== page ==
Black Power GIs: How the Rising Storm of Radical Black Masculinity in the Vietnam War Shaped Military Perceptions of African-American Soldiers Public Deposited

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Last Modified
  • March 21, 2019
Creator
  • Dong, Cheryl Xue
    • Affiliation: College of Arts and Sciences, Department of History
Abstract
  • During the Vietnam War, a new generation of African-American men entered the military. These young soldiers grew up in the crucible of the Civil Rights Movement and brought new expectations of racial equality to the military. At the same time, an escalating war in Vietnam and the racial inequity of the draft caused many soldiers to turn to radical expressions of black masculinity. These demonstrations of radical black masculinity renegotiated meanings of citizenship and military service for young, African-American men. These soldiers questioned the traditional narrative that military service could serve as a path to American citizenship and even questioned the value of American citizenship itself. These soldiers explored alternatives to American citizenship through experimentation with black nationalism and black power. After the Vietnam War, the military had to re-think the relationship of military service to American citizenship itself. In a nation without the draft, military service could no longer be the ultimate test of masculine citizenship. Instead, the military had to re-package itself as economic opportunity instead of patriotic duty.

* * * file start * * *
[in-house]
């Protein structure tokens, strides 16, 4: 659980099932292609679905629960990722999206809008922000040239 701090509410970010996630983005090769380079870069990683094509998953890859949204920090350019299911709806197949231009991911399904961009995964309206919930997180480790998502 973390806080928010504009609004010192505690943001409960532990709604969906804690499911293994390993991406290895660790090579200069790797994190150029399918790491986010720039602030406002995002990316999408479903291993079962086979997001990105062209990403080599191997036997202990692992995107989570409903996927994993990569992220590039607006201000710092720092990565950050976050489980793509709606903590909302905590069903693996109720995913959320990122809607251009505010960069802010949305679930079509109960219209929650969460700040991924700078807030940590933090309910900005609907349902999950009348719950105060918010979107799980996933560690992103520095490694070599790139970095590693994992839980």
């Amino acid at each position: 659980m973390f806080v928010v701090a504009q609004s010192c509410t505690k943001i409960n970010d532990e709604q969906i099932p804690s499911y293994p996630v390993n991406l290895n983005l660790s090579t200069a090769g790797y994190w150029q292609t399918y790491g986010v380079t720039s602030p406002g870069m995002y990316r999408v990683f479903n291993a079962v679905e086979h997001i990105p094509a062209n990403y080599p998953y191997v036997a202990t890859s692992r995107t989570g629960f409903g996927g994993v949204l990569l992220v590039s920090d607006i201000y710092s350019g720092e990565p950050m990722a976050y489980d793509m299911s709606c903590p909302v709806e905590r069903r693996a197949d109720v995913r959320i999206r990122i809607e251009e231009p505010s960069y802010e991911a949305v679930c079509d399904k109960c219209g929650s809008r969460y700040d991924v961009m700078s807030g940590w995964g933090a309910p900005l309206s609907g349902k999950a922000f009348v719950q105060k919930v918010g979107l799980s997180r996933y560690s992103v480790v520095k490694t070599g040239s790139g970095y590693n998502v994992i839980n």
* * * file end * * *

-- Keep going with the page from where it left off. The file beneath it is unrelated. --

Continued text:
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  • In Copyright
Advisor
  • Jackson, Jerma
Degree
  • Master of Arts
Degree granting institution
  • University of North Carolina at Chapel Hill
Graduation year
  • 2013
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